NHS Education for Scotland sustainability strategy and action plan focus on digital first approach

NHS Education for Scotland (NES) has published its climate emergency and sustainability strategy for 2024-2027 along with an action plan for delivery, including focus on a ‘digital first’ approach “both to the work of its own staff and the delivery of training”.

Placing emphasis on remote learning, the strategy states that work-related travel should be minimised “to the furthest extent” with a digital-first approach to education and training where possible. As part of this, NES is collaborating with National Services Scotland through to September this year to develop and deliver a range of eModules to provide training around sustainability, with NES also to track data around uptake and completion. It is expected that the development of the “robust tracking and reporting process” will be completed by August.

Acknowledging that in-person learning “will always be required for certain areas and specific skills” within healthcare, NES nonetheless pledges to move to a digital model aside from these exceptions, with a “travel hierarchy” developed to outline such exceptions.

Additionally, new metrics for data collection around travel associated with NES’s work are to be developed to support benchmarking and the setting and achieving of targets. NES plans to undertake cross-department collaboration to consider all elements required within this data, along with developing a “practical approach to meaningful collation”.

Adding that this digital first approach is “influential” in informing the board’s direction of travel regarding sustainability, NES also highlights an aim to help other boards and social care organisations to embrace remote learning where possible.

Another key area within the strategy is digital infrastructure, with work spanning quarter three and quarter four of 2024. Here, NES states that a strategic plan for infrastructure and operations is to be developed which will “include the rationalisation of all data centres and server rooms”. NES seeks to implement enterprise architecture in a cloud-first context to help meet sustainability and environmental objectives. On this, the action plan notes that work is underway “to evaluate Microsoft proposal of migrating NHS Scotland VMWare environments into their Azure cloud”, and states that adoption of this solution “may significantly reduce or remove the requirement for any on-premise data centres”.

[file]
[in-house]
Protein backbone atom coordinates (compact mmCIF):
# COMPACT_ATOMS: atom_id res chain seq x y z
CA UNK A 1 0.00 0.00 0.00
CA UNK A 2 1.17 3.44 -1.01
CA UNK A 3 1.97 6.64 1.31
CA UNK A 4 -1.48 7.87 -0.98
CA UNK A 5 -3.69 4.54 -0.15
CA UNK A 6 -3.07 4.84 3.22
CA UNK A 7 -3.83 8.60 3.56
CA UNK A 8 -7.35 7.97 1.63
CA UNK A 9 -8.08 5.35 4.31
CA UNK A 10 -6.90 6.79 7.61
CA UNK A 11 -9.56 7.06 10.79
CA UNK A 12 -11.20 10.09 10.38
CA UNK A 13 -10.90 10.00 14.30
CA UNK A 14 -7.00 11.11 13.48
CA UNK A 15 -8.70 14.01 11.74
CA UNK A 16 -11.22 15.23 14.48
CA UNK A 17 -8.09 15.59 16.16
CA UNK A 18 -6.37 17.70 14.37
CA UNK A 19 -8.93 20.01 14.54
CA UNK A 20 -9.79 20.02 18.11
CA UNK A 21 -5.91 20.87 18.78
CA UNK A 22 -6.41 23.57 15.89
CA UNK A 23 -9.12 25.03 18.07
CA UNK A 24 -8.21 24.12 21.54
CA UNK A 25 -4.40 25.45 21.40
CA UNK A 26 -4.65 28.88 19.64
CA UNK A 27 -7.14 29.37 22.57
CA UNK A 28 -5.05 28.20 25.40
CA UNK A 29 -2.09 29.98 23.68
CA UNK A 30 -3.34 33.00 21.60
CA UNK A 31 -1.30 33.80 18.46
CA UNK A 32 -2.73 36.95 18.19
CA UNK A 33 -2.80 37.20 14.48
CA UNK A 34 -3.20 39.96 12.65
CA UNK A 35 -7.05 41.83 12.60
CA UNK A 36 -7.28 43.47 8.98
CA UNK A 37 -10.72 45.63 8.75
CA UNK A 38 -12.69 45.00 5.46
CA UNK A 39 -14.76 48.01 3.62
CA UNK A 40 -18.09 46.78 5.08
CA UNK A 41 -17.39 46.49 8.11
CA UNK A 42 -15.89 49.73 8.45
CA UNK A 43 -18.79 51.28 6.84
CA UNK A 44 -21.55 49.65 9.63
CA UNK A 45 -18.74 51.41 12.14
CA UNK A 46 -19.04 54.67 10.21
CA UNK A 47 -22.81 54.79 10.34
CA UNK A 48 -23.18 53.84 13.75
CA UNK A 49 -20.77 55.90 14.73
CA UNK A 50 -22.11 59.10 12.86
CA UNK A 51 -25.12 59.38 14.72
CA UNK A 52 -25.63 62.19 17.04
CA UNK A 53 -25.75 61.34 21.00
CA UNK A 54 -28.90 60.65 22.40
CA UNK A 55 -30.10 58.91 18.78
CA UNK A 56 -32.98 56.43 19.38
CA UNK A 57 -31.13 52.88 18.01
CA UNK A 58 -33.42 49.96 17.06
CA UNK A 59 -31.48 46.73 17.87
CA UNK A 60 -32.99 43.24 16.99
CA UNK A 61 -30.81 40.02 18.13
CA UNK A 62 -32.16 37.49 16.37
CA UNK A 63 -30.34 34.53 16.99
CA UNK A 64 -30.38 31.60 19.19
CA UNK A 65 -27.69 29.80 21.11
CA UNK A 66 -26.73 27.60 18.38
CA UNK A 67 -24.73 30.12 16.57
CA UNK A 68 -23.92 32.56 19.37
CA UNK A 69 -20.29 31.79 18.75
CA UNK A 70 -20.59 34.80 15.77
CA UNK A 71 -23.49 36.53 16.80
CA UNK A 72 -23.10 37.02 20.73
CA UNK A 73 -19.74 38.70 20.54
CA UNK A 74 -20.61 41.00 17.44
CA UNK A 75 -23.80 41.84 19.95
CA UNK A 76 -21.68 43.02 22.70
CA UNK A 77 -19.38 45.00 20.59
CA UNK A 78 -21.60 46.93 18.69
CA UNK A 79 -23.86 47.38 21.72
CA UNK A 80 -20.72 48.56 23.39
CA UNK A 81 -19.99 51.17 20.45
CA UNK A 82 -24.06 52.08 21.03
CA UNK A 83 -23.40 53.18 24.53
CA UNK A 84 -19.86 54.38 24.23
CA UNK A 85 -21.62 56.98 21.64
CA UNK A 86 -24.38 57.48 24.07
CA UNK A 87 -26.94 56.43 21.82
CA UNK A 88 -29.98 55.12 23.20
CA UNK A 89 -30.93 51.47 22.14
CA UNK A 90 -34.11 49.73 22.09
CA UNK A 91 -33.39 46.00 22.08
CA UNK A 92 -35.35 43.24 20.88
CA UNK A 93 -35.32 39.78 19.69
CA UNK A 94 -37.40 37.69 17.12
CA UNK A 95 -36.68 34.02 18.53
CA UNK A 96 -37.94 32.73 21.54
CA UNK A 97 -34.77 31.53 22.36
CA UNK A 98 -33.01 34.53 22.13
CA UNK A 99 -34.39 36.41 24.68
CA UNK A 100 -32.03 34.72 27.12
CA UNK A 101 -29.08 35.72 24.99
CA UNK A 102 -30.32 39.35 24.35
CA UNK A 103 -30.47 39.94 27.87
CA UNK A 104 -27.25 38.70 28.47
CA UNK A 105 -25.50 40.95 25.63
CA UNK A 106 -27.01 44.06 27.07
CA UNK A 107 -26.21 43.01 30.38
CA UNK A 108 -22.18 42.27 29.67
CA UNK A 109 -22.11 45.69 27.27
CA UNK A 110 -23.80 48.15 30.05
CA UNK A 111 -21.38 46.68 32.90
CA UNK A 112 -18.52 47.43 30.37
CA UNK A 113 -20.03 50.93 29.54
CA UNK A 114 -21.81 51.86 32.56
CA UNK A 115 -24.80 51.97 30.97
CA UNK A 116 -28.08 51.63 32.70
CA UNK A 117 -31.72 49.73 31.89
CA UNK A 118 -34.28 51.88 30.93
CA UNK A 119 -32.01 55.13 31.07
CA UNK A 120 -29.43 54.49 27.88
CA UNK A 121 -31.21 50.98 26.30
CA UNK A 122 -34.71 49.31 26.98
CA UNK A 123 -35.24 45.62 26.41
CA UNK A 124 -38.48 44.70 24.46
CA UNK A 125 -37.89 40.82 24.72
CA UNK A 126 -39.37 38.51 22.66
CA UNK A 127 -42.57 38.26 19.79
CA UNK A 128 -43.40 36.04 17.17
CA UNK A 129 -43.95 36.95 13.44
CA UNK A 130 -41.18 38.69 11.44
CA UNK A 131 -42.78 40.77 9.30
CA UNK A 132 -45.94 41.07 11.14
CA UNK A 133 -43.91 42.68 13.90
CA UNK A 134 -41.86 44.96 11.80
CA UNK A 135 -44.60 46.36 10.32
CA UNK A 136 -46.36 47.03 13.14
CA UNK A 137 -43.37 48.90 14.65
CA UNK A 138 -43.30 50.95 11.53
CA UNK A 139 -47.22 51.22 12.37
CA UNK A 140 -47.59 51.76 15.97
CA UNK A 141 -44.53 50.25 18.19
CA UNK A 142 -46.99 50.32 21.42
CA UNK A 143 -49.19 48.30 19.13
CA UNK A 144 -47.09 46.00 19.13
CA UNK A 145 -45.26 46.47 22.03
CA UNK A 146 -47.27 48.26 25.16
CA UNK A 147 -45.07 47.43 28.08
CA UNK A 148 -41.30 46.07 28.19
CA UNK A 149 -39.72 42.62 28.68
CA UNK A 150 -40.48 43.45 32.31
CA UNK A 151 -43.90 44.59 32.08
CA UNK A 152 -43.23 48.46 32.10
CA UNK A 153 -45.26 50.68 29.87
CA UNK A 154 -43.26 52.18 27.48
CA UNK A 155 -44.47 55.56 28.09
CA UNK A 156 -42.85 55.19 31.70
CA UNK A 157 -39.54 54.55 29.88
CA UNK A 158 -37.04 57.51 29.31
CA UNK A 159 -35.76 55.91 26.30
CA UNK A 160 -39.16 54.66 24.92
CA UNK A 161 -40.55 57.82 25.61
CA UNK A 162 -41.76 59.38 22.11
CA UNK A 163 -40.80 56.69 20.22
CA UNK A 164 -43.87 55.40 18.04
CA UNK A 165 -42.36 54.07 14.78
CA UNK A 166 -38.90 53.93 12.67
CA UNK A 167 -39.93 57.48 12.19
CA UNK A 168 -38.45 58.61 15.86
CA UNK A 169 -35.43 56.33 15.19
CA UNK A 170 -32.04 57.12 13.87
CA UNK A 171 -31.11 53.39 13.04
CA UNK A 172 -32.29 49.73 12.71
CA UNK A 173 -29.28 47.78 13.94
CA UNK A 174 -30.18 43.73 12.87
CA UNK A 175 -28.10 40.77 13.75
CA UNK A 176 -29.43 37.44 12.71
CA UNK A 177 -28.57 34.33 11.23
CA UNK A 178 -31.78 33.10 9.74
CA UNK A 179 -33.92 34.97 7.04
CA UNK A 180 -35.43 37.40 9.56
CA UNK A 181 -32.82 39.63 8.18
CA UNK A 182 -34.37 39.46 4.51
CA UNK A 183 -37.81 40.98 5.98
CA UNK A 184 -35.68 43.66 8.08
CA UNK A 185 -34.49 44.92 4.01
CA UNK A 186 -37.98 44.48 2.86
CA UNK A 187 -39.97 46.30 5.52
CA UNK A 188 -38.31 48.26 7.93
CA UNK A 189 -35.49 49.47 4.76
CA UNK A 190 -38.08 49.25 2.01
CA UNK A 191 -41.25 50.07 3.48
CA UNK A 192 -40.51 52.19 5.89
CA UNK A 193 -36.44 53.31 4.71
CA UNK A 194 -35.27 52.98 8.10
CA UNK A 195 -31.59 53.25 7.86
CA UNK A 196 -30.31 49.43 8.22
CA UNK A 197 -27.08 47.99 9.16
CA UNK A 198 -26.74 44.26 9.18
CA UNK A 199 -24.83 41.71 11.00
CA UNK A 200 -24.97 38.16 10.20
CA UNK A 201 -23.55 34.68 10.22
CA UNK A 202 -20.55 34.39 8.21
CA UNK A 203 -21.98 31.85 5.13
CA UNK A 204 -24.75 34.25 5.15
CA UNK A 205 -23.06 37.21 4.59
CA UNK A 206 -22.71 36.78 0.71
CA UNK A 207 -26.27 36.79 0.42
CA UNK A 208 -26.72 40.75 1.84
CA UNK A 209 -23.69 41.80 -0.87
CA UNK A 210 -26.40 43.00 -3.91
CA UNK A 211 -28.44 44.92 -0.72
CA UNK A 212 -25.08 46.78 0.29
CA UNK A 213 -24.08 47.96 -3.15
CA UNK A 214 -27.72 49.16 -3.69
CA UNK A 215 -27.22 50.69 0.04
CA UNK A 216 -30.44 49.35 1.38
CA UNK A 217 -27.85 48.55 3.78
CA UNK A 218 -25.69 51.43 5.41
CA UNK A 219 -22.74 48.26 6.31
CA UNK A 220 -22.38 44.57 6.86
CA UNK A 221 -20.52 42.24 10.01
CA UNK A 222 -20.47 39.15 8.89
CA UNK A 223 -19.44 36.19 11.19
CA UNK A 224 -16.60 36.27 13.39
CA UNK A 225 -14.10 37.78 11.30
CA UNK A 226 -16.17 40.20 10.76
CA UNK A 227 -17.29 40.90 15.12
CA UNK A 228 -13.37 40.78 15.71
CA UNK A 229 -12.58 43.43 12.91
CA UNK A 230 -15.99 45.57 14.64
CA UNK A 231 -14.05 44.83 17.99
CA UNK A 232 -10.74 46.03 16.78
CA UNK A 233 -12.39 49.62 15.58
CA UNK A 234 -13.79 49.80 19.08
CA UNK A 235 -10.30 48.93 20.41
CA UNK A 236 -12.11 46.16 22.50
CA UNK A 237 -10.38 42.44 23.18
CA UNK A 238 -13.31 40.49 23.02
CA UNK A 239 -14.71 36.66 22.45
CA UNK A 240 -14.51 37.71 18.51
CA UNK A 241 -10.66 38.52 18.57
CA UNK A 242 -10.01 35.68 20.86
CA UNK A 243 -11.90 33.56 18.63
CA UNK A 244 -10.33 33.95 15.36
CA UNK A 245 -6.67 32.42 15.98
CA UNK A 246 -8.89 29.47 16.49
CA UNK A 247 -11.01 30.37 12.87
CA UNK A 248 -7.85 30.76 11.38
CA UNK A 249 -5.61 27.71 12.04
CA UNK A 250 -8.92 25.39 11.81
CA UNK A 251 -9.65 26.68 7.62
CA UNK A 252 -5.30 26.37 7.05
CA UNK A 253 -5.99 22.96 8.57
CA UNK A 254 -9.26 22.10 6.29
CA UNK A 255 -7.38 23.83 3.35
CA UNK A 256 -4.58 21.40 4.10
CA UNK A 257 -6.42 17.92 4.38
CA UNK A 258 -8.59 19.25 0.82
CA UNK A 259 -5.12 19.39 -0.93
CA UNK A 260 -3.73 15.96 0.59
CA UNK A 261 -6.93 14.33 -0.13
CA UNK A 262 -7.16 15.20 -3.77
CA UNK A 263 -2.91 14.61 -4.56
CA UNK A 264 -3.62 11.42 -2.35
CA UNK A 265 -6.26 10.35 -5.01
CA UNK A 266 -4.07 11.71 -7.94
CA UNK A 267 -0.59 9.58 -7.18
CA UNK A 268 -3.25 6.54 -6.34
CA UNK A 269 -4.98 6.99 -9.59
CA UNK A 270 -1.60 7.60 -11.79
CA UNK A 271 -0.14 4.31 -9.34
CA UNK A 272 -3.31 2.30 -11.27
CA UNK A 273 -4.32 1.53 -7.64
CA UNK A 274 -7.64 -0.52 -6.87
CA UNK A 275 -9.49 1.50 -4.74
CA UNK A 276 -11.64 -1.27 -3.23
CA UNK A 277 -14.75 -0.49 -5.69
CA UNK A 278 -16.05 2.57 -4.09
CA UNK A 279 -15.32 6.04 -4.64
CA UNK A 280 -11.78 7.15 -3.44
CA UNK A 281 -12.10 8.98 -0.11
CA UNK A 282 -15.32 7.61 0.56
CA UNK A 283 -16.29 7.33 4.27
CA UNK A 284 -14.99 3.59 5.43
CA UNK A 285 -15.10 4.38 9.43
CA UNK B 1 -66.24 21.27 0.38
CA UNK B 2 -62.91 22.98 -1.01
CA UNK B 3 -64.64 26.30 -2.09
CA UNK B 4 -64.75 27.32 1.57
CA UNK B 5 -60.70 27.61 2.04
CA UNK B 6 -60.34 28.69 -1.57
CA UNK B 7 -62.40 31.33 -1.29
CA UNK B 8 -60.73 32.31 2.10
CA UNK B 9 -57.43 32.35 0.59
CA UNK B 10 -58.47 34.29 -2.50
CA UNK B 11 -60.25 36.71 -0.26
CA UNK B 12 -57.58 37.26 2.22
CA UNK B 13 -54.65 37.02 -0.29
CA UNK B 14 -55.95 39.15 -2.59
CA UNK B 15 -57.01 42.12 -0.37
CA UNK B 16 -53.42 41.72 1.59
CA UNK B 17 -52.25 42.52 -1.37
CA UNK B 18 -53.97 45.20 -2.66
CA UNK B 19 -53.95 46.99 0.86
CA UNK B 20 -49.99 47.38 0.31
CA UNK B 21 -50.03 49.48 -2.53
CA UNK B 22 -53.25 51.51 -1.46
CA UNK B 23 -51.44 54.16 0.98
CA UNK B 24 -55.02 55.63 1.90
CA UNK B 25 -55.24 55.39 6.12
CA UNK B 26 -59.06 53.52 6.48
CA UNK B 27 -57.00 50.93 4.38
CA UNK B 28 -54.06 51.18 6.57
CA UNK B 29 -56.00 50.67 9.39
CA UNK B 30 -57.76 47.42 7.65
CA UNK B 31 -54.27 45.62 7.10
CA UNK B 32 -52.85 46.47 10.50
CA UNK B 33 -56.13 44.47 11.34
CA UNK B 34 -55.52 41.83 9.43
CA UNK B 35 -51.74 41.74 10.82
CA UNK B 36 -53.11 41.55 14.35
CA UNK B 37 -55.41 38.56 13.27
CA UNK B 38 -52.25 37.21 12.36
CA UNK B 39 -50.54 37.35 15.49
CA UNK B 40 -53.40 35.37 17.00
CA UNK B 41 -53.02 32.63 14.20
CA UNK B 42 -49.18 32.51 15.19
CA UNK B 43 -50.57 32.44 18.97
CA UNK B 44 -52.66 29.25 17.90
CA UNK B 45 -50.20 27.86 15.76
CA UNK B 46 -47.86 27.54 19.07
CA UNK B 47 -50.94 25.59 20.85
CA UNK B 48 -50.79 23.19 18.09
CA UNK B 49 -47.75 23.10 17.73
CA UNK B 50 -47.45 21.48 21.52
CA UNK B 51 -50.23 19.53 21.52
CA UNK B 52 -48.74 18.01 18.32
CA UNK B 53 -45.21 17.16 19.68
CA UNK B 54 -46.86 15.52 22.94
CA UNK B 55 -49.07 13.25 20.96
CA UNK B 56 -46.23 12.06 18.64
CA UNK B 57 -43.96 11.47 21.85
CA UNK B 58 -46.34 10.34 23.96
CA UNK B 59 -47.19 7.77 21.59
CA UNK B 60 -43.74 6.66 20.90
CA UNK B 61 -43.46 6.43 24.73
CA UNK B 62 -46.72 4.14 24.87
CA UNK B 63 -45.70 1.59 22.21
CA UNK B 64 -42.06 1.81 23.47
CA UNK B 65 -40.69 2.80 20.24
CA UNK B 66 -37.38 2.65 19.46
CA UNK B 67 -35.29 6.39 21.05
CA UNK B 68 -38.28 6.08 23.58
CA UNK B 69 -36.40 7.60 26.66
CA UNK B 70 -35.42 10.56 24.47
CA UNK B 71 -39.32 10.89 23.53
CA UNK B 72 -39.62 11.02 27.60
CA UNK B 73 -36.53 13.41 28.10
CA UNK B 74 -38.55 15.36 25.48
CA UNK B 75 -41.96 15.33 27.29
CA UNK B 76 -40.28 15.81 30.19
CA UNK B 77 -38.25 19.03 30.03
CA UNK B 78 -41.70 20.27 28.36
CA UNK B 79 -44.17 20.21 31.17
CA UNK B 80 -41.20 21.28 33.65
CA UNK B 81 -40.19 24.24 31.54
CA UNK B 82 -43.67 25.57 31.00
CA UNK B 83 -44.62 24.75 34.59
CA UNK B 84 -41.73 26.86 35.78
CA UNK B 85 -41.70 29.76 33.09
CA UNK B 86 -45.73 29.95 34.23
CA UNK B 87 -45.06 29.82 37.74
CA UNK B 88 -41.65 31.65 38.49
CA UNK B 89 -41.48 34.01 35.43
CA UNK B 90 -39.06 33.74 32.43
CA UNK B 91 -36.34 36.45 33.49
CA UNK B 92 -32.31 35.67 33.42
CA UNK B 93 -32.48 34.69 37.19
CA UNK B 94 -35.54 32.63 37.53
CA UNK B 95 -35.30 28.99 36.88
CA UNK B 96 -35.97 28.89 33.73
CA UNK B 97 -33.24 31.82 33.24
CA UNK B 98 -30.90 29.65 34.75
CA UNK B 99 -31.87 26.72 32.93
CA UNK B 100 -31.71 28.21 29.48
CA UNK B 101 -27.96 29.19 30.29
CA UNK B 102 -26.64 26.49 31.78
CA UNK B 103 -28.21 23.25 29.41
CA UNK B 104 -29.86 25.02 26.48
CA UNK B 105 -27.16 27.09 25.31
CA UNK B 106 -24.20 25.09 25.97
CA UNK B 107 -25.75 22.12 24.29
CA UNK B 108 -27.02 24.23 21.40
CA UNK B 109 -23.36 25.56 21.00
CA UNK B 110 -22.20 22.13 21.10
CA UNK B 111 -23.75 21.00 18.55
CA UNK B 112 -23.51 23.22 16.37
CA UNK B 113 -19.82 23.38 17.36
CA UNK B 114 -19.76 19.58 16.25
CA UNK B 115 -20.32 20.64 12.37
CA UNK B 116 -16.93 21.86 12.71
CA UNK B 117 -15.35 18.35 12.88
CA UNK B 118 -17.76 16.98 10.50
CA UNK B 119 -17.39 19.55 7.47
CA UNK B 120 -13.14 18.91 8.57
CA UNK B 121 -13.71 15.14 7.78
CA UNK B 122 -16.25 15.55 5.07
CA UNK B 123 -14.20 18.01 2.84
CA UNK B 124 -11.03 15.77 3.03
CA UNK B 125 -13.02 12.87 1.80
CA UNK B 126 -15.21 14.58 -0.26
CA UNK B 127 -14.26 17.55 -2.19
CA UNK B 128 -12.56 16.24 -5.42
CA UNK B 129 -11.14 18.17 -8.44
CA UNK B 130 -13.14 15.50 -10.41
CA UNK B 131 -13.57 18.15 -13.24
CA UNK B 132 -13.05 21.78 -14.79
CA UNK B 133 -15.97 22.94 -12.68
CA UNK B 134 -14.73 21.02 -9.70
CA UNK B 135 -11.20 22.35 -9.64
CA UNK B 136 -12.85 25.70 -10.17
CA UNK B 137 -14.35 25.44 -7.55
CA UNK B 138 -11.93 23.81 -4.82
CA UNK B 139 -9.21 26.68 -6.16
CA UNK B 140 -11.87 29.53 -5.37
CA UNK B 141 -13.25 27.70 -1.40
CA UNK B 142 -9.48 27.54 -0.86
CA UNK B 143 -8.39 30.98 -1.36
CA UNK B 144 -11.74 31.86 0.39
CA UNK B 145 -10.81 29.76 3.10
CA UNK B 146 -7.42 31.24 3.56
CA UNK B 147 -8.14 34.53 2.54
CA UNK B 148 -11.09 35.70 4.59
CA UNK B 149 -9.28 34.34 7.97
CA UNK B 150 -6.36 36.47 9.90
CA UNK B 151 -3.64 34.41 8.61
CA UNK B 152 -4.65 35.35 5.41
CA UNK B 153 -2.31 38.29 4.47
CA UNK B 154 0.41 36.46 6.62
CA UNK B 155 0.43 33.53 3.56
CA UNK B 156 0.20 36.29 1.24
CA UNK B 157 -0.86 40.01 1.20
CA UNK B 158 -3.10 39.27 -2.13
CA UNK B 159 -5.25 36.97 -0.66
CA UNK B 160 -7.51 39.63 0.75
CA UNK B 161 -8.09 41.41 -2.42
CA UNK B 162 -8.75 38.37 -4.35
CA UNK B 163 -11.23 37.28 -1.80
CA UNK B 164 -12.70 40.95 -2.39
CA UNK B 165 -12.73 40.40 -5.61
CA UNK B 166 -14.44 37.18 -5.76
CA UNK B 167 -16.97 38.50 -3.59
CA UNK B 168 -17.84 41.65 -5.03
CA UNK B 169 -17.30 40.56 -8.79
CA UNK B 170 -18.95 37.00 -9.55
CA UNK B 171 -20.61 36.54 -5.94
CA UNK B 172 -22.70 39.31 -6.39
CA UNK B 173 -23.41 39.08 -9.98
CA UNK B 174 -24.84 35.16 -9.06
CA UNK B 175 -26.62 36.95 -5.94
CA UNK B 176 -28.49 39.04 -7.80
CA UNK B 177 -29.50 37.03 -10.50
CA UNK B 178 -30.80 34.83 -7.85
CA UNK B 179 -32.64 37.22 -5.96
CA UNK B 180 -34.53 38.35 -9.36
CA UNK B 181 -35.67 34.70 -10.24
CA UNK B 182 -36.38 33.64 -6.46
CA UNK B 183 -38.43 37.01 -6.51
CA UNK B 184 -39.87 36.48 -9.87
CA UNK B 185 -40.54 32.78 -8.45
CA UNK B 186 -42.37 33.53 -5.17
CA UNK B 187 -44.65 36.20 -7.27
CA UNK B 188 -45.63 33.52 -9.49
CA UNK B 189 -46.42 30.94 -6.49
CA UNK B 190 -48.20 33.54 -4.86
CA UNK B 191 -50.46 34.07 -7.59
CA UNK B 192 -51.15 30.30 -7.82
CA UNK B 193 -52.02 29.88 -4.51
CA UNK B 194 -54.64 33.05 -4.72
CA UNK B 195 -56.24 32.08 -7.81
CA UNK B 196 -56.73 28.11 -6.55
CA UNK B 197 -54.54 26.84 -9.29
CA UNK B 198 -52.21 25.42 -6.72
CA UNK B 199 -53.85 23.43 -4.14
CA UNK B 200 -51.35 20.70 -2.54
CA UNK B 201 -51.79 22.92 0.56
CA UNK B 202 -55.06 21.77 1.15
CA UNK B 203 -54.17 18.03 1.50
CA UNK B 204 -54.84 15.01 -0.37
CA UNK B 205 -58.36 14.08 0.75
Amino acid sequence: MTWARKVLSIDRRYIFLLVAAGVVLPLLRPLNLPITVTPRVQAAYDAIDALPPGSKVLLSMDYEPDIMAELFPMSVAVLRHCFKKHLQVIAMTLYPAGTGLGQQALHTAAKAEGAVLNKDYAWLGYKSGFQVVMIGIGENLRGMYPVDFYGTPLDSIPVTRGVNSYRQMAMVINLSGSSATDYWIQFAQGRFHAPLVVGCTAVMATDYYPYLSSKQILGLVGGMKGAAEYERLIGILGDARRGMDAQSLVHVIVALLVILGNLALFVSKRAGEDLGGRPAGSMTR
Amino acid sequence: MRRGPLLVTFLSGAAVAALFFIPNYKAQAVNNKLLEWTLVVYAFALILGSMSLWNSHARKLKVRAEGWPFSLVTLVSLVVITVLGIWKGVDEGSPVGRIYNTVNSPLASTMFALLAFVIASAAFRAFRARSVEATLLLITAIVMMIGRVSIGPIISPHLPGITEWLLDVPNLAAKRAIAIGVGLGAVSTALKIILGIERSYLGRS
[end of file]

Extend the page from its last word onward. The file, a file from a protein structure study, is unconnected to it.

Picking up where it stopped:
The need to remove waste by decommissioning/repurposing hardwire is highlighted, with the action plan stating that work to remove redundant hardware from data centres is ongoing, with some sites cleared to date. An environmental impact report is to be produced upon completion, and over the next six months NES will be reviewing how the organisation tracks all waste and creating a process for reporting on this.

NES emphasises the need to capture data on any related reductions in carbon metrics, and adds that scoping of any new data centre requirements will consider and reflect sustainability aims.

NES acknowledges the role of procurement when it comes to undertaking work around sustainability, with the organisation “proactively engaging and complying” with legislation, regulations and sustainability credentials of contractors and commissioned partners. In particular, NES commits to ensuring that supply chains are “rationalised, responsible, and resilient, creating environmental and economic benefits by default”. Engagement work with “critical” suppliers to understand their net zero plans and map out anticipated emissions is to be completed by quarter three this year, with plans to have ensure full training around procurement and sustainability for all staff by quarter four.

The strategy also notes how data is being used to design and implement “meaningful, data-driven behaviour change campaigns” to support staff on best practice around climate emergency and sustainability within their areas.

Click here to access the strategy in full, and here to view the action plan.

Sustainability in focus

Also from Scotland, HTN explored the sustainability strategy from NHS Greater Glasgow and Clyde, in which the organisation shares a vision for a “resilient health service which is socially, economically and environmentally sustainable” and sets out plans to utilise technology to support with property, transport, communications and more.

On research, we looked into a project led by King’s College London which seeks to explore the environmental impacts of artificial intelligence enabled health, with a central focus on how “ethical principles can be integrated to improve the sustainability” of digital health systems.

We also previously interviewed Luke O’Shea, director of innovation and executive lead for sustainability at University College London Hospitals NHS Foundation Trust, about the trust’s green plan, projects and sustainability champions.